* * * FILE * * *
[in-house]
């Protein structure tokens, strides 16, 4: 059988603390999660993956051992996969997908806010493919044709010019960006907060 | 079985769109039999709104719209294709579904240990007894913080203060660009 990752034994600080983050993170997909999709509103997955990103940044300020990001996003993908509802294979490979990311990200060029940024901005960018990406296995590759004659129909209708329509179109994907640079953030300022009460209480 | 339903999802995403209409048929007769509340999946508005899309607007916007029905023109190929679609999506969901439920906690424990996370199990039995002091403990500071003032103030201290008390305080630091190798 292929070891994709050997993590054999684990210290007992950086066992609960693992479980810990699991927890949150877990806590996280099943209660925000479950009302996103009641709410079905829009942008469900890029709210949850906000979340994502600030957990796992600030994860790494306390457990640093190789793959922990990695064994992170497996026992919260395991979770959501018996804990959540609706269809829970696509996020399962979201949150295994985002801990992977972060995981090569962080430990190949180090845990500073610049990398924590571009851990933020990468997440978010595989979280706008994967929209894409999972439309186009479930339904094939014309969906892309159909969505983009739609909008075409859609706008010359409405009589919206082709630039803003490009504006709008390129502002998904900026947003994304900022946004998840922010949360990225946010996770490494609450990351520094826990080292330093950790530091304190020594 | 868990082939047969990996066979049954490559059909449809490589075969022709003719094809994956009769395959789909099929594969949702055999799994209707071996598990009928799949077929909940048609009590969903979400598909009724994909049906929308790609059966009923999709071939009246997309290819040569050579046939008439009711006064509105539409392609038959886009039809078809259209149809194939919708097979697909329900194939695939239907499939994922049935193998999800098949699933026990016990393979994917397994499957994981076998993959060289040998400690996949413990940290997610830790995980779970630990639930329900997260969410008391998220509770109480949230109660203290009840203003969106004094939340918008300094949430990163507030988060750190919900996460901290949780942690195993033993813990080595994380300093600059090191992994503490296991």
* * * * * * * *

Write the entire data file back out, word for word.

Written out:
[in-house]
């Protein structure tokens, strides 16, 4: 059988603390999660993956051992996969997908806010493919044709010019960006907060 | 079985769109039999709104719209294709579904240990007894913080203060660009 990752034994600080983050993170997909999709509103997955990103940044300020990001996003993908509802294979490979990311990200060029940024901005960018990406296995590759004659129909209708329509179109994907640079953030300022009460209480 | 339903999802995403209409048929007769509340999946508005899309607007916007029905023109190929679609999506969901439920906690424990996370199990039995002091403990500071003032103030201290008390305080630091190798 292929070891994709050997993590054999684990210290007992950086066992609960693992479980810990699991927890949150877990806590996280099943209660925000479950009302996103009641709410079905829009942008469900890029709210949850906000979340994502600030957990796992600030994860790494306390457990640093190789793959922990990695064994992170497996026992919260395991979770959501018996804990959540609706269809829970696509996020399962979201949150295994985002801990992977972060995981090569962080430990190949180090845990500073610049990398924590571009851990933020990468997440978010595989979280706008994967929209894409999972439309186009479930339904094939014309969906892309159909969505983009739609909008075409859609706008010359409405009589919206082709630039803003490009504006709008390129502002998904900026947003994304900022946004998840922010949360990225946010996770490494609450990351520094826990080292330093950790530091304190020594 | 868990082939047969990996066979049954490559059909449809490589075969022709003719094809994956009769395959789909099929594969949702055999799994209707071996598990009928799949077929909940048609009590969903979400598909009724994909049906929308790609059966009923999709071939009246997309290819040569050579046939008439009711006064509105539409392609038959886009039809078809259209149809194939919708097979697909329900194939695939239907499939994922049935193998999800098949699933026990016990393979994917397994499957994981076998993959060289040998400690996949413990940290997610830790995980779970630990639930329900997260969410008391998220509770109480949230109660203290009840203003969106004094939340918008300094949430990163507030988060750190919900996460901290949780942690195993033993813990080595994380300093600059090191992994503490296991």